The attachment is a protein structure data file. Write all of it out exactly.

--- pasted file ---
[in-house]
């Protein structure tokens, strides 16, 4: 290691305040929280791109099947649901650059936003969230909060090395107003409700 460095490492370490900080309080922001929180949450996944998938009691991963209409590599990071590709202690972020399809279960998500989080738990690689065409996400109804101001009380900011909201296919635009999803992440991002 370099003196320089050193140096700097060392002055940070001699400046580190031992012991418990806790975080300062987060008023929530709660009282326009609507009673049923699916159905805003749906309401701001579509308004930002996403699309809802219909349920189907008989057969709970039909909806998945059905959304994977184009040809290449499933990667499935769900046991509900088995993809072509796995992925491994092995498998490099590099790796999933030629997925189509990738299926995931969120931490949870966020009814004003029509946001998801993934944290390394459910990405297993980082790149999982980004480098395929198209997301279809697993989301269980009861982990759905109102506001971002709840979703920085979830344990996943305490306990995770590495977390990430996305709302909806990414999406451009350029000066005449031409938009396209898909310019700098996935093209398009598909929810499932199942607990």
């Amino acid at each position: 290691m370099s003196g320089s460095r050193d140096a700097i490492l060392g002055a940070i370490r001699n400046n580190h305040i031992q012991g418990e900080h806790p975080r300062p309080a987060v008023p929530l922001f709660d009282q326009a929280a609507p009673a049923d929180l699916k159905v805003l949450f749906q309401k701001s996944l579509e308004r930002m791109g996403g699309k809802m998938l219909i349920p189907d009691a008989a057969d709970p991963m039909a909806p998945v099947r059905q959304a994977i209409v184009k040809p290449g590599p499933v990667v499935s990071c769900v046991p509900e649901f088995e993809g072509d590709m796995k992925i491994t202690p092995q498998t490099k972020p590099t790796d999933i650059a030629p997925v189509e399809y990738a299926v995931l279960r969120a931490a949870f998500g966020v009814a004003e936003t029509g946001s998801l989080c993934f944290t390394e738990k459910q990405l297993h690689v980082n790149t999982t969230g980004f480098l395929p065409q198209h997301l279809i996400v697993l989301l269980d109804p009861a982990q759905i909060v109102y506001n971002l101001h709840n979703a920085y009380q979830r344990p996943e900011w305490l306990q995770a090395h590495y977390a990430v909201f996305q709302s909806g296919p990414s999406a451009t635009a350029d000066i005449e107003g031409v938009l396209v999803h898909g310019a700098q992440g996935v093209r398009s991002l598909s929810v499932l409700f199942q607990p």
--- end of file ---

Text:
[in-house]
């Protein structure tokens, strides 16, 4: 290691305040929280791109099947649901650059936003969230909060090395107003409700 460095490492370490900080309080922001929180949450996944998938009691991963209409590599990071590709202690972020399809279960998500989080738990690689065409996400109804101001009380900011909201296919635009999803992440991002 370099003196320089050193140096700097060392002055940070001699400046580190031992012991418990806790975080300062987060008023929530709660009282326009609507009673049923699916159905805003749906309401701001579509308004930002996403699309809802219909349920189907008989057969709970039909909806998945059905959304994977184009040809290449499933990667499935769900046991509900088995993809072509796995992925491994092995498998490099590099790796999933030629997925189509990738299926995931969120931490949870966020009814004003029509946001998801993934944290390394459910990405297993980082790149999982980004480098395929198209997301279809697993989301269980009861982990759905109102506001971002709840979703920085979830344990996943305490306990995770590495977390990430996305709302909806990414999406451009350029000066005449031409938009396209898909310019700098996935093209398009598909929810499932199942607990």
């Amino acid at each position: 290691m370099s003196g320089s460095r050193d140096a700097i490492l060392g002055a940070i370490r001699n400046n580190h305040i031992q012991g418990e900080h806790p975080r300062p309080a987060v008023p929530l922001f709660d009282q326009a929280a609507p009673a049923d929180l699916k159905v805003l949450f749906q309401k701001s996944l579509e308004r930002m791109g996403g699309k809802m998938l219909i349920p189907d009691a008989a057969d709970p991963m039909a909806p998945v099947r059905q959304a994977i209409v184009k040809p290449g590599p499933v990667v499935s990071c769900v046991p509900e649901f088995e993809g072509d590709m796995k992925i491994t202690p092995q498998t490099k972020p590099t790796d999933i650059a030629p997925v189509e399809y990738a299926v995931l279960r969120a931490a949870f998500g966020v009814a004003e936003t029509g946001s998801l989080c993934f944290t390394e738990k459910q990405l297993h690689v980082n790149t999982t969230g980004f480098l395929p065409q198209h997301l279809i996400v697993l989301l269980d109804p009861a982990q759905i909060v109102y506001n971002l101001h709840n979703a920085y009380q979830r344990p996943e900011w305490l306990q995770a090395h590495y977390a990430v909201f996305q709302s909806g296919p990414s999406a451009t635009a350029d000066i005449e107003g031409v938009l396209v999803h898909g310019a700098q992440g996935v093209r398009s991002l598909s929810v499932l409700f199942q607990p």